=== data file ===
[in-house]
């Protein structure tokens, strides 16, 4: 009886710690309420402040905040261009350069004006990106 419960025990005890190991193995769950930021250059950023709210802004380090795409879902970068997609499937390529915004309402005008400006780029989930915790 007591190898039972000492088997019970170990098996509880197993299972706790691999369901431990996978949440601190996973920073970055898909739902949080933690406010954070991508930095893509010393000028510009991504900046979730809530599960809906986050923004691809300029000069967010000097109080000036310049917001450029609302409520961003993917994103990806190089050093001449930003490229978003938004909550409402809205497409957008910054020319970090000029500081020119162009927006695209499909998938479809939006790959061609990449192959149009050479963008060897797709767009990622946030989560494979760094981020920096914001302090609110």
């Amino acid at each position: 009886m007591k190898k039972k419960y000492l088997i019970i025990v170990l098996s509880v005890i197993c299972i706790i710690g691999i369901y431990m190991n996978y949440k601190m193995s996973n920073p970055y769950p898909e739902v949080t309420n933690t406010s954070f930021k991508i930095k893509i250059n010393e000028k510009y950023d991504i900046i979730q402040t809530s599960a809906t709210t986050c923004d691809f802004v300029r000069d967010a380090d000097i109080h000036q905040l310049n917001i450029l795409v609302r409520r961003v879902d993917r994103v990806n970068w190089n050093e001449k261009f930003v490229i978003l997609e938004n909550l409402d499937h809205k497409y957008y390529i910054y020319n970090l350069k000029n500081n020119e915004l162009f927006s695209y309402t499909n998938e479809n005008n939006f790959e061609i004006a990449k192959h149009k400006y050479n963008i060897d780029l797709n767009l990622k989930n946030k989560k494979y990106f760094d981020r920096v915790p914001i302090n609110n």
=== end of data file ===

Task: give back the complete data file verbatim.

[in-house]
């Protein structure tokens, strides 16, 4: 009886710690309420402040905040261009350069004006990106 419960025990005890190991193995769950930021250059950023709210802004380090795409879902970068997609499937390529915004309402005008400006780029989930915790 007591190898039972000492088997019970170990098996509880197993299972706790691999369901431990996978949440601190996973920073970055898909739902949080933690406010954070991508930095893509010393000028510009991504900046979730809530599960809906986050923004691809300029000069967010000097109080000036310049917001450029609302409520961003993917994103990806190089050093001449930003490229978003938004909550409402809205497409957008910054020319970090000029500081020119162009927006695209499909998938479809939006790959061609990449192959149009050479963008060897797709767009990622946030989560494979760094981020920096914001302090609110």
């Amino acid at each position: 009886m007591k190898k039972k419960y000492l088997i019970i025990v170990l098996s509880v005890i197993c299972i706790i710690g691999i369901y431990m190991n996978y949440k601190m193995s996973n920073p970055y769950p898909e739902v949080t309420n933690t406010s954070f930021k991508i930095k893509i250059n010393e000028k510009y950023d991504i900046i979730q402040t809530s599960a809906t709210t986050c923004d691809f802004v300029r000069d967010a380090d000097i109080h000036q905040l310049n917001i450029l795409v609302r409520r961003v879902d993917r994103v990806n970068w190089n050093e001449k261009f930003v490229i978003l997609e938004n909550l409402d499937h809205k497409y957008y390529i910054y020319n970090l350069k000029n500081n020119e915004l162009f927006s695209y309402t499909n998938e479809n005008n939006f790959e061609i004006a990449k192959h149009k400006y050479n963008i060897d780029l797709n767009l990622k989930n946030k989560k494979y990106f760094d981020r920096v915790p914001i302090n609110n």